Synopses & Reviews
As survivors of many of the twentieth century’s most monumental events — the Holocaust, Hiroshima, the Killing Fields — begin to pass away, Survivor Café addresses urgent questions: How do we carry those stories forward? How do we collectively ensure that the horrors of the past are not forgotten?
Elizabeth Rosner organizes her book around three trips with her father to Buchenwald concentration camp — in 1983, in 1995, and in 2015 — each journey an experience in which personal history confronts both commemoration and memorialization. She explores the echoes of similar legacies among descendants of African American slaves, descendants of Cambodian survivors of the Killing Fields, descendants of survivors of the bombing of Hiroshima and Nagasaki, and the effects of 9/11 on the general population. Examining current brain research, Rosner depicts the efforts to understand the intergenerational inheritance of trauma, as well as the intricacies of remembrance in the aftermath of atrocity. Survivor Café becomes a lens for numerous constructs of memory — from museums and commemorative sites to national reconciliation projects to small-group cross-cultural encounters.
Survivor Café offers a clear-eyed sense of the enormity of our twenty-first-century human inheritance — not only among direct descendants of the Holocaust but also in the shape of our collective responsibility to learn from tragedy, and to keep the ever-changing conversations alive between the past and the present.
"Novelist Rosner (Electric City) shines an unblinking light on the most horrific of 20th-century crimes and asks: What is the intergenerational legacy of trauma?... She considers art, anniversaries, memorials, and psychotherapy, but the most powerful technique she finds for dealing with trauma is simply telling the story behind it... Themes of memory, language, and the bodily imprint of trauma are powerful, as are Rosner’s accounts of revisiting Buchenwald with her father... Rosner’s conclusions — that powerful suffering must be communicated before healing can occur and that the most profound of human atrocities must be acknowledged so that their like does not happen again — open the door to understanding and, optimistically, show a path to peace." Publishers Weekly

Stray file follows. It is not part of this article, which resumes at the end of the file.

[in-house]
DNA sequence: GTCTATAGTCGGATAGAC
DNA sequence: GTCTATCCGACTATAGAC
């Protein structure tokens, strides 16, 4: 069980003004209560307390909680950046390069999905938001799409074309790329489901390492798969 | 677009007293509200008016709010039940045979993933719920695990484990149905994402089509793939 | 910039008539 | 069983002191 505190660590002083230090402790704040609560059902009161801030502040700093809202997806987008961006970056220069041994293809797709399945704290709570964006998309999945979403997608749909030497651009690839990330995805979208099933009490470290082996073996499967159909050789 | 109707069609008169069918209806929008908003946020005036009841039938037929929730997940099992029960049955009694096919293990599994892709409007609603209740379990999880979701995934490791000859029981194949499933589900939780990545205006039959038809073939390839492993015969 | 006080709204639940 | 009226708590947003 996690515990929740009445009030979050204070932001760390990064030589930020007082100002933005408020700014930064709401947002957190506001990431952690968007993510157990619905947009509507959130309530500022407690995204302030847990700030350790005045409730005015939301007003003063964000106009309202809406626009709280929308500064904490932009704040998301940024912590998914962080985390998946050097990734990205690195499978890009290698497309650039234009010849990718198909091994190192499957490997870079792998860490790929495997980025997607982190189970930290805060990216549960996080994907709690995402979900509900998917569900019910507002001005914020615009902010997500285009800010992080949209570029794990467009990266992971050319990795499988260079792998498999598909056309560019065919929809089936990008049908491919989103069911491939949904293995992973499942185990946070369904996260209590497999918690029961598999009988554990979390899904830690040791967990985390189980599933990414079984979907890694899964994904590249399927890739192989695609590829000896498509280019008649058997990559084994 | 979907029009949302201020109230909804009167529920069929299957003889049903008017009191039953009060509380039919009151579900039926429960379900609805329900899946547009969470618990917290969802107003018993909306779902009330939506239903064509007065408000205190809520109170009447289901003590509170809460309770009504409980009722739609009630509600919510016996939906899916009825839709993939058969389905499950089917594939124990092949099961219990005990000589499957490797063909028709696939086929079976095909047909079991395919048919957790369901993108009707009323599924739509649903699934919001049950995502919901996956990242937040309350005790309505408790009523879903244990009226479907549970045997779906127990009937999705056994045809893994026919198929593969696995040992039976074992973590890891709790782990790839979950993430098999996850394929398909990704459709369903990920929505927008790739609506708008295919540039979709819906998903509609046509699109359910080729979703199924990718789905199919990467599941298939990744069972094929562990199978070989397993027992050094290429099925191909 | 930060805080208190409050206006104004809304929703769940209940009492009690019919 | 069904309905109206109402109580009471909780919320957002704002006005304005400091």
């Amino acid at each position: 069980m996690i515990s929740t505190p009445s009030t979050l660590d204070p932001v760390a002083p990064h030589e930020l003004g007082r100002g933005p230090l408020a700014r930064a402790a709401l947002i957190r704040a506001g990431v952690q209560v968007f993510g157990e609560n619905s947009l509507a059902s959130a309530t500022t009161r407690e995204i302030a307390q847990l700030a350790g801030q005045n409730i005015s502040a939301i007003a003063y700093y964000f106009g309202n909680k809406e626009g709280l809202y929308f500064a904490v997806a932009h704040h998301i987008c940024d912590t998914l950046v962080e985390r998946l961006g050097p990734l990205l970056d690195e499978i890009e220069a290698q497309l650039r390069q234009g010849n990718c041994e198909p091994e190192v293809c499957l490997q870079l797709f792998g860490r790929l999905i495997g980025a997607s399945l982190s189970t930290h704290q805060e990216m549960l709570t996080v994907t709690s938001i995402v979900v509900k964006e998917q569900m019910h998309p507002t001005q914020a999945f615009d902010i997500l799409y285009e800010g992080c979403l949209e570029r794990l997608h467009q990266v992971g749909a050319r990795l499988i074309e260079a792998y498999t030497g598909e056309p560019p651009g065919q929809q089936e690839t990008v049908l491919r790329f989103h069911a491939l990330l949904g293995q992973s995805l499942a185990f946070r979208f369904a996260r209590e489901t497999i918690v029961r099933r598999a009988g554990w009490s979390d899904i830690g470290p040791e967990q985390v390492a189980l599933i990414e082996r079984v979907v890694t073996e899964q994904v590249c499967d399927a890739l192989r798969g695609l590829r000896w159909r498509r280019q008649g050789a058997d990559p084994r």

"Mixing the personal with the historical and the literary with the scholarly, Rosner achieves a breathtaking overview of events as varied as the Holocaust, the Vietnam War, the Rwandan genocide, and Japanese American internment. Her impressive, highly readable Survivor Café takes on important issues of atrocity, trauma, and memory, rendering them all with such great clarity and intimacy that the reader will not soon forget them, or this powerful book." Viet Thanh Nguyen, Pulitzer Prize–winning author of The Sympathizer
"Using the Holocaust as a focal point, Survivor Café renders a profound and unflinching portrait of trauma and the memory of trauma, the consequences of inhumanity, atrocities that do not end with one generation but are inherited as nightmare, memory, and affliction, passed on to the next generation and the next and the next. With vivid stories and brilliant insights, this book must be required reading for those who want to understand not just our collective history but the present moment." Susan Griffin, award-winning author of A Chorus of Stones
"In this haunting and poetic book, Elizabeth Rosner summons her readers to a deep and abiding commemoration of genocide. The daughter of Holocaust survivors, Rosner describes scientific evidence that deep trauma persists not only emotionally but also physically through generations. This is an inspired, illuminated book — the fruit of hard experience and deep study. I salute Elizabeth Rosner’s Survivor Café, a work of wisdom and, ultimately, hope." Elizabeth Farnsworth, author of A Train Through Time
"A thoughtful, probing meditation on the fragility of memory and the indelible inheritance of pain." Kirkus Reviews
About the Author
Elizabeth Rosner is the author of three novels and a poetry collection. The Speed of Light was translated into nine languages and won several awards in the US and in Europe, including being shortlisted for the prestigious Prix Femina. Blue Nude was named among the best books of 2006 by the San Francisco Chronicle. Electric City was named among the best books of 2014 by NPR. Her essays and reviews have appeared in the New York Times Magazine, Elle, the San Francisco Chronicle, and others. She lives in Berkeley.